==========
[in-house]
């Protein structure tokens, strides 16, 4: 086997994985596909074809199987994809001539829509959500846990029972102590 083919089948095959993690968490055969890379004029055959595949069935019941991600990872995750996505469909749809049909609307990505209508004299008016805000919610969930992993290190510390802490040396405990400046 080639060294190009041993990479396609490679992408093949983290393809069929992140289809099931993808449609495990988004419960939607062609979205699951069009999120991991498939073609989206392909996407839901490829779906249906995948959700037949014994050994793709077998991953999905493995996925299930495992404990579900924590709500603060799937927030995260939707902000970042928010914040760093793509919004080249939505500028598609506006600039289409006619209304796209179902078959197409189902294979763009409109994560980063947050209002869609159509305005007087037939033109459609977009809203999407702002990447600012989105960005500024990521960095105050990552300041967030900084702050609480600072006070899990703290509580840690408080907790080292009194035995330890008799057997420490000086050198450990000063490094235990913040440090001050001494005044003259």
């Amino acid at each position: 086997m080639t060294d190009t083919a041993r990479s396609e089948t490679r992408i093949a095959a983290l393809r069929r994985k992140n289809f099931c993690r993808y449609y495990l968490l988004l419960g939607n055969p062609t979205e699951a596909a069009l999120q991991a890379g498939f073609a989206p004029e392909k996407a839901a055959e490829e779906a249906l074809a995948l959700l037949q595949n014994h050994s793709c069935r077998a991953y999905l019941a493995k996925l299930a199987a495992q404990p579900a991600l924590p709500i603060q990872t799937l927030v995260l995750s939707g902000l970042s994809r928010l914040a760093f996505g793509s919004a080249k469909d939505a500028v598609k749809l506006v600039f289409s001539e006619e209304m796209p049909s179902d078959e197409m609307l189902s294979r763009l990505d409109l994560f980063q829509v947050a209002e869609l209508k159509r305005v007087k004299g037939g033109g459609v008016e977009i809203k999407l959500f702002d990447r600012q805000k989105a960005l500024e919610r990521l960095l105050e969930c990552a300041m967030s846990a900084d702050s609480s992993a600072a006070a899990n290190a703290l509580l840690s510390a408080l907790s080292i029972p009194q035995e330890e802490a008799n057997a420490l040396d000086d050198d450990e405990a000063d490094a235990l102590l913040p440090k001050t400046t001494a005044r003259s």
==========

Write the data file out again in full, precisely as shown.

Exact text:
[in-house]
């Protein structure tokens, strides 16, 4: 086997994985596909074809199987994809001539829509959500846990029972102590 083919089948095959993690968490055969890379004029055959595949069935019941991600990872995750996505469909749809049909609307990505209508004299008016805000919610969930992993290190510390802490040396405990400046 080639060294190009041993990479396609490679992408093949983290393809069929992140289809099931993808449609495990988004419960939607062609979205699951069009999120991991498939073609989206392909996407839901490829779906249906995948959700037949014994050994793709077998991953999905493995996925299930495992404990579900924590709500603060799937927030995260939707902000970042928010914040760093793509919004080249939505500028598609506006600039289409006619209304796209179902078959197409189902294979763009409109994560980063947050209002869609159509305005007087037939033109459609977009809203999407702002990447600012989105960005500024990521960095105050990552300041967030900084702050609480600072006070899990703290509580840690408080907790080292009194035995330890008799057997420490000086050198450990000063490094235990913040440090001050001494005044003259």
């Amino acid at each position: 086997m080639t060294d190009t083919a041993r990479s396609e089948t490679r992408i093949a095959a983290l393809r069929r994985k992140n289809f099931c993690r993808y449609y495990l968490l988004l419960g939607n055969p062609t979205e699951a596909a069009l999120q991991a890379g498939f073609a989206p004029e392909k996407a839901a055959e490829e779906a249906l074809a995948l959700l037949q595949n014994h050994s793709c069935r077998a991953y999905l019941a493995k996925l299930a199987a495992q404990p579900a991600l924590p709500i603060q990872t799937l927030v995260l995750s939707g902000l970042s994809r928010l914040a760093f996505g793509s919004a080249k469909d939505a500028v598609k749809l506006v600039f289409s001539e006619e209304m796209p049909s179902d078959e197409m609307l189902s294979r763009l990505d409109l994560f980063q829509v947050a209002e869609l209508k159509r305005v007087k004299g037939g033109g459609v008016e977009i809203k999407l959500f702002d990447r600012q805000k989105a960005l500024e919610r990521l960095l105050e969930c990552a300041m967030s846990a900084d702050s609480s992993a600072a006070a899990n290190a703290l509580l840690s510390a408080l907790s080292i029972p009194q035995e330890e802490a008799n057997a420490l040396d000086d050198d450990e405990a000063d490094a235990l102590l913040p440090k001050t400046t001494a005044r003259s």